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Indirect Incentives of Hedge Fund Managers


  • Jongha Lim
  • Berk A. Sensoy
  • Michael S. Weisbach


Indirect incentives exist in the money management industry when good current performance increases future inflows of new capital, leading to higher future fees. We quantify the magnitude of indirect performance incentives for hedge fund managers. Flows respond quickly and strongly to performance; lagged performance has a monotonically decreasing impact on flows as lags increase up to two years. Conservative estimates indicate that indirect incentives for the average fund are four times as large as direct incentives from incentive fees and returns to managers' own investment in the fund. For new funds, indirect incentives are seven times as large as direct incentives. Combining direct and indirect incentives, for each dollar generated for their investors in a given year, managers receive close to another dollar in direct performance fees plus the present value of future fees over the expected life of the fund. Older and capacity constrained funds have considerably weaker relations between future flows and performance, leading to weaker indirect incentives. There is no evidence that direct contractual incentives are stronger when market-based indirect incentives are weaker.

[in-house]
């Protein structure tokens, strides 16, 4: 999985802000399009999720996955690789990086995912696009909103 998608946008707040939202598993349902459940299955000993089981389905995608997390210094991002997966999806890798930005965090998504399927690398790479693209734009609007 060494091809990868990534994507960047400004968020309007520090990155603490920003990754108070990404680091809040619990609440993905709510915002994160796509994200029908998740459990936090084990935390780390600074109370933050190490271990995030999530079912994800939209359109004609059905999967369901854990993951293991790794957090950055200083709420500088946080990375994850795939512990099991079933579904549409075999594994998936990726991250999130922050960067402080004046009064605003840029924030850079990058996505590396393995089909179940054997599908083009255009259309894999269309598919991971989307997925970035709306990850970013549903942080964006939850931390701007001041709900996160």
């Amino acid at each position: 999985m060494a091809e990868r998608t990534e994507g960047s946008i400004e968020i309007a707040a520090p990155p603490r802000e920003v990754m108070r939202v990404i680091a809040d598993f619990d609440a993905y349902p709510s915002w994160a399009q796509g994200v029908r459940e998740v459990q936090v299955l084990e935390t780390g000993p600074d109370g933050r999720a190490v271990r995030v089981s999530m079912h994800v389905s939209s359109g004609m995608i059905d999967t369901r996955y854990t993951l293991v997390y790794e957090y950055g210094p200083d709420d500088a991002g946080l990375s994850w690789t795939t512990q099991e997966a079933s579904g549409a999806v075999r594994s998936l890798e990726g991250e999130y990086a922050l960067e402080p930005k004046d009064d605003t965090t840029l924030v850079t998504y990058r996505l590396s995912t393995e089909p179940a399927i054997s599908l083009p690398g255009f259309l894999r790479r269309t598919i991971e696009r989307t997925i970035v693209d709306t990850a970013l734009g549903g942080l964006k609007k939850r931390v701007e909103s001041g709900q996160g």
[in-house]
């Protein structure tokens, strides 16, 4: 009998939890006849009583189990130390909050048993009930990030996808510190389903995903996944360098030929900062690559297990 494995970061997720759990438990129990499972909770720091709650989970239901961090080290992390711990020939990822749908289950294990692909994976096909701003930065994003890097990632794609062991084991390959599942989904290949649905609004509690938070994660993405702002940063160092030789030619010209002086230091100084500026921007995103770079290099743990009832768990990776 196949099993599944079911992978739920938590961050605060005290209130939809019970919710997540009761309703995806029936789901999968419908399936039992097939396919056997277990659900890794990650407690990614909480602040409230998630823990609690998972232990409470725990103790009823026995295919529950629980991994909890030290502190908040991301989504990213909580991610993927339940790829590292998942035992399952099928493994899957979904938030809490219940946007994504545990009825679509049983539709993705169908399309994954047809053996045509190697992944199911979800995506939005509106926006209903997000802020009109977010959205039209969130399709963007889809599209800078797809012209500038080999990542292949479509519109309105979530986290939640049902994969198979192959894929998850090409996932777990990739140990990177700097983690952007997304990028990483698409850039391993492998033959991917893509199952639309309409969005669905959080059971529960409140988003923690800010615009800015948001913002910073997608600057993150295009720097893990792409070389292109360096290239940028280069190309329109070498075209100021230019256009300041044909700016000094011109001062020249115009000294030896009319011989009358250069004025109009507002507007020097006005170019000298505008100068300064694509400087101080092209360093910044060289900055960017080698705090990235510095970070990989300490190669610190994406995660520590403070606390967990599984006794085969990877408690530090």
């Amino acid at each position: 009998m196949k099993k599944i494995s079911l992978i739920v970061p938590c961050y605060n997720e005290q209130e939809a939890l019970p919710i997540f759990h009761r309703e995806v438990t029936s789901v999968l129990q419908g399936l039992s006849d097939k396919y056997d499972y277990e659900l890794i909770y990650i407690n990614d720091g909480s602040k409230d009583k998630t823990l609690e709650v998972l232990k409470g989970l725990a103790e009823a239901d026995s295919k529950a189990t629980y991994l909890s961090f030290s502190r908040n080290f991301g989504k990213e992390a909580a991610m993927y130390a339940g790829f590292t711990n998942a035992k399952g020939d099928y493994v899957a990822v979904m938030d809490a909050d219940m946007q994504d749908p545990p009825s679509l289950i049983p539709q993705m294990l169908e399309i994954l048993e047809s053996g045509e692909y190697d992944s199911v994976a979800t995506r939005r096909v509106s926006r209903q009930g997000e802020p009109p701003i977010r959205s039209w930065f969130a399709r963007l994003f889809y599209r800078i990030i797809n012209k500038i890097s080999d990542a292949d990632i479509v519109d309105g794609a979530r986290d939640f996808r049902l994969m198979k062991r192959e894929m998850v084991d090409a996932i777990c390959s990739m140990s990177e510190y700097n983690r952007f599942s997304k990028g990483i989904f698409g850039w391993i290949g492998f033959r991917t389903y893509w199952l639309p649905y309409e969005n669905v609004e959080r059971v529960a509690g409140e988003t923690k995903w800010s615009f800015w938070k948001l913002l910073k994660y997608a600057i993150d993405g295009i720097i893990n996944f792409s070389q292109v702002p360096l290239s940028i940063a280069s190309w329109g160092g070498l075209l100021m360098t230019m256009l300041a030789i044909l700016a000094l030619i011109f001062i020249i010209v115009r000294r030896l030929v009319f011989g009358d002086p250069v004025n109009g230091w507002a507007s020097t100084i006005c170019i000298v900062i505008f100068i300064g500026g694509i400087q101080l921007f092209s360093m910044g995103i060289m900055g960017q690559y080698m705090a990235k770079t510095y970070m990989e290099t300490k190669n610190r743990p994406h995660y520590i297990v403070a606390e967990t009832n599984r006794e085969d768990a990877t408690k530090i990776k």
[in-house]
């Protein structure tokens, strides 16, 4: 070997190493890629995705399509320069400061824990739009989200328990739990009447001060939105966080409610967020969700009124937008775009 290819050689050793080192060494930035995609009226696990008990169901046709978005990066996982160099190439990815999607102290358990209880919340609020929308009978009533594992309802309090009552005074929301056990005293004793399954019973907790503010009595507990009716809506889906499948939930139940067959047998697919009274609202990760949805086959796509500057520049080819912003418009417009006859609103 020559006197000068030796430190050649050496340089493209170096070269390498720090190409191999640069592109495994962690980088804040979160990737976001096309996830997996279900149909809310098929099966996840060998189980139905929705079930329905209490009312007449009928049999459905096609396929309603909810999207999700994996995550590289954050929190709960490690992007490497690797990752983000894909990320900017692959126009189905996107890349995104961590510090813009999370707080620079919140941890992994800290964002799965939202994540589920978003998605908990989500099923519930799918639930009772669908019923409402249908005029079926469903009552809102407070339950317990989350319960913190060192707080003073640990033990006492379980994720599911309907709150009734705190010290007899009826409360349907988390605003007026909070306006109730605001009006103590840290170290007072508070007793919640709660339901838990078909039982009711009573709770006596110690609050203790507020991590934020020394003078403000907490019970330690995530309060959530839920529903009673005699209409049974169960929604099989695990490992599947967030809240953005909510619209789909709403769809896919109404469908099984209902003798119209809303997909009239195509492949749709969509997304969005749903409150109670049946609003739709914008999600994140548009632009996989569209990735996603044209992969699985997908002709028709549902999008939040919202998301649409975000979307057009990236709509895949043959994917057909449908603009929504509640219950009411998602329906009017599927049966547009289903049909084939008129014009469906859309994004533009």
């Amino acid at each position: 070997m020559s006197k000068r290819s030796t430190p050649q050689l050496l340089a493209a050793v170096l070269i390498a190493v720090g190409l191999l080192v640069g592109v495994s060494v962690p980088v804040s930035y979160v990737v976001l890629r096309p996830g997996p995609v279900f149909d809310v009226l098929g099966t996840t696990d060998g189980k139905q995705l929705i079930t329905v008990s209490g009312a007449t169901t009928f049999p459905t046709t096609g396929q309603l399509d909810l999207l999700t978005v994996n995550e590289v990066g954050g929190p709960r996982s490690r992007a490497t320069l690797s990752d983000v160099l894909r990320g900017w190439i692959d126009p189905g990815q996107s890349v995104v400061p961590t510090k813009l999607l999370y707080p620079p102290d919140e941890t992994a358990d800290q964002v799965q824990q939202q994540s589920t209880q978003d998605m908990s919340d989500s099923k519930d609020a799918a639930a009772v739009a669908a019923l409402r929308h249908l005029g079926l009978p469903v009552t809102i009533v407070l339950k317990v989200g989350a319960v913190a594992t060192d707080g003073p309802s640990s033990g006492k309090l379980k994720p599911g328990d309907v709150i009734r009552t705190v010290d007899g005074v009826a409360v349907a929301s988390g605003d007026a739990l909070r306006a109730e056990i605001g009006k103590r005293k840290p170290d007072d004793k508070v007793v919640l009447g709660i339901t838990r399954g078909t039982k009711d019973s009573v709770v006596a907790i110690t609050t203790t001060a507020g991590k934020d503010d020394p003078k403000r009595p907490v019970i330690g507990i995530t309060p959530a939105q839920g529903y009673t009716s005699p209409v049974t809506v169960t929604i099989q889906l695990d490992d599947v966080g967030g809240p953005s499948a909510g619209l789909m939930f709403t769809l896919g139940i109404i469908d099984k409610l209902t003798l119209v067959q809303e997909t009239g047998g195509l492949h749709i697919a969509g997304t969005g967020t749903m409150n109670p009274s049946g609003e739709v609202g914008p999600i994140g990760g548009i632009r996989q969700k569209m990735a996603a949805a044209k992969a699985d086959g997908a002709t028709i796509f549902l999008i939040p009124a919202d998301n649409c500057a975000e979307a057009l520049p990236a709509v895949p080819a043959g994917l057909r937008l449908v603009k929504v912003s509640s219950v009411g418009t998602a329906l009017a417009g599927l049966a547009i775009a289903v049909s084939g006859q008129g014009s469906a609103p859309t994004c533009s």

Suggested Citation

  • Jongha Lim & Berk A. Sensoy & Michael S. Weisbach, 2013. "Indirect Incentives of Hedge Fund Managers," NBER Working Papers 18903, National Bureau of Economic Research, Inc.
  • Handle: RePEc:nbr:nberwo:18903
    Note: AP CF LS

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    References listed on IDEAS

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    Cited by:

    1. Mike Burkart & Amil Dasgupta, 2014. "Activist Funds, Leverage, and Procyclicality," FMG Discussion Papers dp733, Financial Markets Group.
    2. Lim, Jongha & Minton, Bernadette A. & Weisbach, Michael S., 2014. "Syndicated loan spreads and the composition of the syndicate," Journal of Financial Economics, Elsevier, vol. 111(1), pages 45-69.
    3. Aiken, Adam L. & Clifford, Christopher P. & Ellis, Jesse A., 2015. "Hedge funds and discretionary liquidity restrictions," Journal of Financial Economics, Elsevier, vol. 116(1), pages 197-218.
    4. Brav, Alon & Dasgupta, Amil & Mathews, Richmond, 2016. "Wolf Pack Activism," CEPR Discussion Papers 11507, C.E.P.R. Discussion Papers.
    5. Dasgupta, Amil & Piacentino, Giorgia, 2015. "The Wall Street walk when blockholders compete for flows," LSE Research Online Documents on Economics 63144, London School of Economics and Political Science, LSE Library.
    6. Hong, Xin, 2014. "The dynamics of hedge fund share restrictions," Journal of Banking & Finance, Elsevier, vol. 49(C), pages 82-99.

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    JEL classification:

    • G23 - Financial Economics - - Financial Institutions and Services - - - Non-bank Financial Institutions; Financial Instruments; Institutional Investors
    • G3 - Financial Economics - - Corporate Finance and Governance
    • J3 - Labor and Demographic Economics - - Wages, Compensation, and Labor Costs

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